Monday, May 8, 2017

The Snakes that a Snake-eating Snake Likes to Eat -- Guest Post --

  By Scott Goetz.   

     It shouldn’t bother me when people characterize the eating habits of Eastern Indigo Snakes by saying,  “they’ll eat anything they can fit in their mouth”. After all, Indigos do eat a wide variety of prey. Specifically, they’ve been documented to eat over 49 species: everything from rattlesnakes to rabbits. And let’s not forget some of the weirder prey items like baby sea turtles or hatchling invasive Burmese Pythons. 

    Remember that children’s book “Are you my mother”? It’s about a baby bird that gets knocked out of the nest and approaches one animal after the next asking (you guessed it), “are you my mother?”. After eventually finding its actual mom they both, presumably, live happily ever after. The end.  Classic book but, let’s just say the tale might have taken a darker turn had the baby bird in the book posed that question to an Indigo snake. 

    Sorry, I’m getting off topic, I just wanted to put that visual in your head. The purpose of this paragraph is to complain about people who say Indigos eat everything. Why? Because when this is the only thing you say about Indigo eating habits, I think it creates the perception that there’s nothing interesting going on. It makes me think of Indigos as slithering vacuum cleaners, just wandering around aimlessly eating whatever unfortunate animal they happen upon. But just because an animal eats a lot of different things doesn’t necessarily mean they don’t have preferences. So you might ask, why should we care if Indigos do in fact prefer certain prey types over others? Well, if an organism has strong prey preferences, it can greatly influence their movement patterns, the way they hunt prey, and general natural history. In short, it can influence an organism’s ecology.

 If the predator/prey relationship is strong (i.e. a predator really targets a specific species or type of prey) it may even drive evolutionary responses in both predators and prey. In ecology terms we refer to this as an evolutionary arms race or the Red Queen effect, named after a quote by the queen in “Alice in Wonderland”. Who knew this blog post on snakes would have so many references to children’s literature? I promise, I occasionally read books that are above an eighth-grade level.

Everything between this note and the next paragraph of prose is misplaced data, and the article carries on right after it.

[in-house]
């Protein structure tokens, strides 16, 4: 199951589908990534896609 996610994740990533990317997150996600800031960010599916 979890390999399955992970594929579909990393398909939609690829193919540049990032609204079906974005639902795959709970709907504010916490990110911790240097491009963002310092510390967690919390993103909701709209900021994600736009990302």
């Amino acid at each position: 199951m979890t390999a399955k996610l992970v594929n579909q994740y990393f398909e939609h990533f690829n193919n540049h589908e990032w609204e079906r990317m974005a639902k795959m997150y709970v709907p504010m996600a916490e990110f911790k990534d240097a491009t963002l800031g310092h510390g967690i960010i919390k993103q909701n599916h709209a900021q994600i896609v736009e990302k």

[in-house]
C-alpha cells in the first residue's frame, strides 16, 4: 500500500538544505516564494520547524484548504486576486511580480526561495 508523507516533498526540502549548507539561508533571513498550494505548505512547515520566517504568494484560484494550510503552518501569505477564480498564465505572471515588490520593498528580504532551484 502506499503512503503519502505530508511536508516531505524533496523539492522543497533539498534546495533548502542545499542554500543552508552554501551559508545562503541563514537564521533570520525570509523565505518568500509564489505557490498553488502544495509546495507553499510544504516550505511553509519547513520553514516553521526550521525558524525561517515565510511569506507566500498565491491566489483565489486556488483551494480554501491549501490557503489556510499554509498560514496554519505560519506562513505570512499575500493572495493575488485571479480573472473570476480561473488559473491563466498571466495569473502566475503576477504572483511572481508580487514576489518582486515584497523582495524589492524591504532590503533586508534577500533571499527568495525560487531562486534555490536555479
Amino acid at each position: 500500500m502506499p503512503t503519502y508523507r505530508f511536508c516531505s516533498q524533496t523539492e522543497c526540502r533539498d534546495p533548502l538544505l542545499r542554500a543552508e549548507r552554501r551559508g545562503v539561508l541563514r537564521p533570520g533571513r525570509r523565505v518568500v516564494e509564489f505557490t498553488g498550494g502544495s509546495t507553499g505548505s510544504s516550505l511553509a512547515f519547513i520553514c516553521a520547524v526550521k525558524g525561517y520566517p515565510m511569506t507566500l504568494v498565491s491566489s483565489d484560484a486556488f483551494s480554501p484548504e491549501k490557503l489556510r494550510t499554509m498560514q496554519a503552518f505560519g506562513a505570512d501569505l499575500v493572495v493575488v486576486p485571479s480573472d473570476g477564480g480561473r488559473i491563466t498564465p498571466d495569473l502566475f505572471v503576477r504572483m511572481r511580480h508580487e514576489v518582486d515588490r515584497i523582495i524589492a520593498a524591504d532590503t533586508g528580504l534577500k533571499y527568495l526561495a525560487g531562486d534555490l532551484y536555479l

Anyway, some of the coolest (personal opinion) examples of biological arms races involve interactions with toxic or venomous species and these interactions may actually be what caused the development of the chemical defenses in the first place. My personal favorite involves Common Gartersnakes and Rough-Skinned Newts. The newts in this story are poisonous, however, some populations of gartersnakes have developed a higher tolerance or resistance to the newt toxins allowing them to eat these salamanders that are otherwise too toxic for most predators. The newts in these areas responded by evolving stronger toxins. In turn, the snakes evolved even greater resistance. You get the picture, evolution driven by predator/prey interactions. I should note, I’m only giving a cursory overview of what’s going on between gartersnakes and newts, for a more detailed description, I highly recommend this post from Life is Short, but Snakes are Long

Take home message here - dietary preferences are important because they can influence the physiology and ecology of the predator and possibly their prey. 

An Indigo Snake in Conecuh National Forest eating
a Copperhead. Photo courtesy of Mark Bailey.
If you’ve been paying attention so far, you’ve probably recognized that I’ve been setting myself up to eventually reveal that Indigo snakes do appear to have some prey preferences. Let’s do that now: the first indication arrived in a study by Dirk Stevenson and others in 2010 that compiled all known Indigo feeding observations coupled with the identification of prey items recovered from the guts of dead Indigos that were in museums. This study expanded the known list of prey species and it revealed that some prey types were dramatically more common than others. Importantly, snakes accounted for almost half (49.2%) of all known Indigo prey. Similarly, David Steen and colleagues (2016) observed that telemetered Indigos released in Alabama also primarily ate snakes (11 out of 14 obs.). Interestingly, almost half of the snakes eaten were pit vipers, including Copperheads (5/14) and a Pygmy Rattlesnake (1/14). However, the drawback to these two observational studies is that they can’t tell us about prey preferences because they provide no measure of prey availability. In other words, maybe Indigos are just eating prey in direct proportion to their availability and snakes just happen to be the most abundant prey type.